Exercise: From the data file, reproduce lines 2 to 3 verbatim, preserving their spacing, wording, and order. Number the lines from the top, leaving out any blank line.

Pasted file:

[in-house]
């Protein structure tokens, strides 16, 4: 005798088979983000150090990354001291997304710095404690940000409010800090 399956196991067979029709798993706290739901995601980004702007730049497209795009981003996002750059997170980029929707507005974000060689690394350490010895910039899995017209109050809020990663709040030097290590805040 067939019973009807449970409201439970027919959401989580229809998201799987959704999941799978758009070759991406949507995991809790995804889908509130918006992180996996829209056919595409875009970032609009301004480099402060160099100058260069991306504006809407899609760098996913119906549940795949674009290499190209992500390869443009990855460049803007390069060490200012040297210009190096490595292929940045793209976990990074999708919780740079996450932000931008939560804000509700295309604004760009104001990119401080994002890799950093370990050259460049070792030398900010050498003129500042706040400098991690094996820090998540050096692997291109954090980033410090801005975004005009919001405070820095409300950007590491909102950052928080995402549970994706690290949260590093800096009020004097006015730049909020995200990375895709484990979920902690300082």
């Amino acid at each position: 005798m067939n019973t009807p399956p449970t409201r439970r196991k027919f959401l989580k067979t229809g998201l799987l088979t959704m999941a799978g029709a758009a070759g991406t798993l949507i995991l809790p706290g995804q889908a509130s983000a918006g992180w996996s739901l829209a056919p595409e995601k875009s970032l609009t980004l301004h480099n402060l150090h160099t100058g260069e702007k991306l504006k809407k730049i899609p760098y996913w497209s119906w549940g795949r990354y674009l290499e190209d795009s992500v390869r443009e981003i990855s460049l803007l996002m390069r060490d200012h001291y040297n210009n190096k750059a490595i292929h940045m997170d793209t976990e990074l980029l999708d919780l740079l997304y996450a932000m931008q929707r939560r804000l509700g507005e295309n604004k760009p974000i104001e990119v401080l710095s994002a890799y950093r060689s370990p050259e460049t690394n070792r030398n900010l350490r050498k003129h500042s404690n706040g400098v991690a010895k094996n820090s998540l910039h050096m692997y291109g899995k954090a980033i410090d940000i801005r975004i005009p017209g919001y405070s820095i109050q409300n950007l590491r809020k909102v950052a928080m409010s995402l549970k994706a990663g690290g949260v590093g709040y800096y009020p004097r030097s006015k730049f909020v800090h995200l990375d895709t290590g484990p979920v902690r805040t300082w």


């Protein structure tokens, strides 16, 4: 005798088979983000150090990354001291997304710095404690940000409010800090 399956196991067979029709798993706290739901995601980004702007730049497209795009981003996002750059997170980029929707507005974000060689690394350490010895910039899995017209109050809020990663709040030097290590805040 067939019973009807449970409201439970027919959401989580229809998201799987959704999941799978758009070759991406949507995991809790995804889908509130918006992180996996829209056919595409875009970032609009301004480099402060160099100058260069991306504006809407899609760098996913119906549940795949674009290499190209992500390869443009990855460049803007390069060490200012040297210009190096490595292929940045793209976990990074999708919780740079996450932000931008939560804000509700295309604004760009104001990119401080994002890799950093370990050259460049070792030398900010050498003129500042706040400098991690094996820090998540050096692997291109954090980033410090801005975004005009919001405070820095409300950007590491909102950052928080995402549970994706690290949260590093800096009020004097006015730049909020995200990375895709484990979920902690300082």
């Amino acid at each position: 005798m067939n019973t009807p399956p449970t409201r439970r196991k027919f959401l989580k067979t229809g998201l799987l088979t959704m999941a799978g029709a758009a070759g991406t798993l949507i995991l809790p706290g995804q889908a509130s983000a918006g992180w996996s739901l829209a056919p595409e995601k875009s970032l609009t980004l301004h480099n402060l150090h160099t100058g260069e702007k991306l504006k809407k730049i899609p760098y996913w497209s119906w549940g795949r990354y674009l290499e190209d795009s992500v390869r443009e981003i990855s460049l803007l996002m390069r060490d200012h001291y040297n210009n190096k750059a490595i292929h940045m997170d793209t976990e990074l980029l999708d919780l740079l997304y996450a932000m931008q929707r939560r804000l509700g507005e295309n604004k760009p974000i104001e990119v401080l710095s994002a890799y950093r060689s370990p050259e460049t690394n070792r030398n900010l350490r050498k003129h500042s404690n706040g400098v991690a010895k094996n820090s998540l910039h050096m692997y291109g899995k954090a980033i410090d940000i801005r975004i005009p017209g919001y405070s820095i109050q409300n950007l590491r809020k909102v950052a928080m409010s995402l549970k994706a990663g690290g949260v590093g709040y800096y009020p004097r030097s006015k730049f909020v800090h995200l990375d895709t290590g484990p979920v902690r805040t300082w």